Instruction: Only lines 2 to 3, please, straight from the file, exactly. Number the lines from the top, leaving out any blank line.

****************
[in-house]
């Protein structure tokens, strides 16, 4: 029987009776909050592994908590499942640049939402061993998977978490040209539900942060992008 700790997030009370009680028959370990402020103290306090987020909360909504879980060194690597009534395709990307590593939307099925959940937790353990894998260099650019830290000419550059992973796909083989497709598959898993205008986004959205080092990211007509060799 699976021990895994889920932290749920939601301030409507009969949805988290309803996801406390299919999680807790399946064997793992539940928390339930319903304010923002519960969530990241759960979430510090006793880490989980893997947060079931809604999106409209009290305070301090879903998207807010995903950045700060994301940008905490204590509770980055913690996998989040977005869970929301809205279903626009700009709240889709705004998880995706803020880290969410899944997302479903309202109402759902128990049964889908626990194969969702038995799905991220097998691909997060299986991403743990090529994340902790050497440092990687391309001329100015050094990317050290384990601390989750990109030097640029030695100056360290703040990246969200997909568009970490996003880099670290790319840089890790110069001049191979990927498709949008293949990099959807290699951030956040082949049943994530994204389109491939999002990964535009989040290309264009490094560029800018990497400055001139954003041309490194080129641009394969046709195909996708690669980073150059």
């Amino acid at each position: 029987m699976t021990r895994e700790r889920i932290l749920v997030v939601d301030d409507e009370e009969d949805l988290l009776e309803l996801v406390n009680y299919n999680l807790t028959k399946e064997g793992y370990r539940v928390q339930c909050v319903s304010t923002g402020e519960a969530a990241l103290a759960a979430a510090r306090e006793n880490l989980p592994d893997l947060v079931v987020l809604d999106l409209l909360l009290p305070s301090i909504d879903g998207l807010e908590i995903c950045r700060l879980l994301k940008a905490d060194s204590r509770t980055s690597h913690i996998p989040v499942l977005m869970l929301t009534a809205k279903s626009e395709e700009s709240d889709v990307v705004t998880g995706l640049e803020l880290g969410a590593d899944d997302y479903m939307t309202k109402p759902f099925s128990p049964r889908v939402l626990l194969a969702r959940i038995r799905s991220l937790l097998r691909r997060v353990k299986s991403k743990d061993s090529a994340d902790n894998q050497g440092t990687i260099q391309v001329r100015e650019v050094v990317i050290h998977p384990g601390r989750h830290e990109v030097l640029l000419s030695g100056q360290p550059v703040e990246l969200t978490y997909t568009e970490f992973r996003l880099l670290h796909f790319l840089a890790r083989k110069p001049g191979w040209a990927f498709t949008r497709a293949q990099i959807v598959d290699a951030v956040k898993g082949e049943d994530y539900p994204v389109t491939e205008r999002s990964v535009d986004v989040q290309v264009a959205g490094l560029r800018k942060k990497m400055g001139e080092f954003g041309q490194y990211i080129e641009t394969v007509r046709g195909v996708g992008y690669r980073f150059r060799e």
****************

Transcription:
């Protein structure tokens, strides 16, 4: 029987009776909050592994908590499942640049939402061993998977978490040209539900942060992008 700790997030009370009680028959370990402020103290306090987020909360909504879980060194690597009534395709990307590593939307099925959940937790353990894998260099650019830290000419550059992973796909083989497709598959898993205008986004959205080092990211007509060799 699976021990895994889920932290749920939601301030409507009969949805988290309803996801406390299919999680807790399946064997793992539940928390339930319903304010923002519960969530990241759960979430510090006793880490989980893997947060079931809604999106409209009290305070301090879903998207807010995903950045700060994301940008905490204590509770980055913690996998989040977005869970929301809205279903626009700009709240889709705004998880995706803020880290969410899944997302479903309202109402759902128990049964889908626990194969969702038995799905991220097998691909997060299986991403743990090529994340902790050497440092990687391309001329100015050094990317050290384990601390989750990109030097640029030695100056360290703040990246969200997909568009970490996003880099670290790319840089890790110069001049191979990927498709949008293949990099959807290699951030956040082949049943994530994204389109491939999002990964535009989040290309264009490094560029800018990497400055001139954003041309490194080129641009394969046709195909996708690669980073150059």
């Amino acid at each position: 029987m699976t021990r895994e700790r889920i932290l749920v997030v939601d301030d409507e009370e009969d949805l988290l009776e309803l996801v406390n009680y299919n999680l807790t028959k399946e064997g793992y370990r539940v928390q339930c909050v319903s304010t923002g402020e519960a969530a990241l103290a759960a979430a510090r306090e006793n880490l989980p592994d893997l947060v079931v987020l809604d999106l409209l909360l009290p305070s301090i909504d879903g998207l807010e908590i995903c950045r700060l879980l994301k940008a905490d060194s204590r509770t980055s690597h913690i996998p989040v499942l977005m869970l929301t009534a809205k279903s626009e395709e700009s709240d889709v990307v705004t998880g995706l640049e803020l880290g969410a590593d899944d997302y479903m939307t309202k109402p759902f099925s128990p049964r889908v939402l626990l194969a969702r959940i038995r799905s991220l937790l097998r691909r997060v353990k299986s991403k743990d061993s090529a994340d902790n894998q050497g440092t990687i260099q391309v001329r100015e650019v050094v990317i050290h998977p384990g601390r989750h830290e990109v030097l640029l000419s030695g100056q360290p550059v703040e990246l969200t978490y997909t568009e970490f992973r996003l880099l670290h796909f790319l840089a890790r083989k110069p001049g191979w040209a990927f498709t949008r497709a293949q990099i959807v598959d290699a951030v956040k898993g082949e049943d994530y539900p994204v389109t491939e205008r999002s990964v535009d986004v989040q290309v264009a959205g490094l560029r800018k942060k990497m400055g001139e080092f954003g041309q490194y990211i080129e641009t394969v007509r046709g195909v996708g992008y690669r980073f150059r060799e």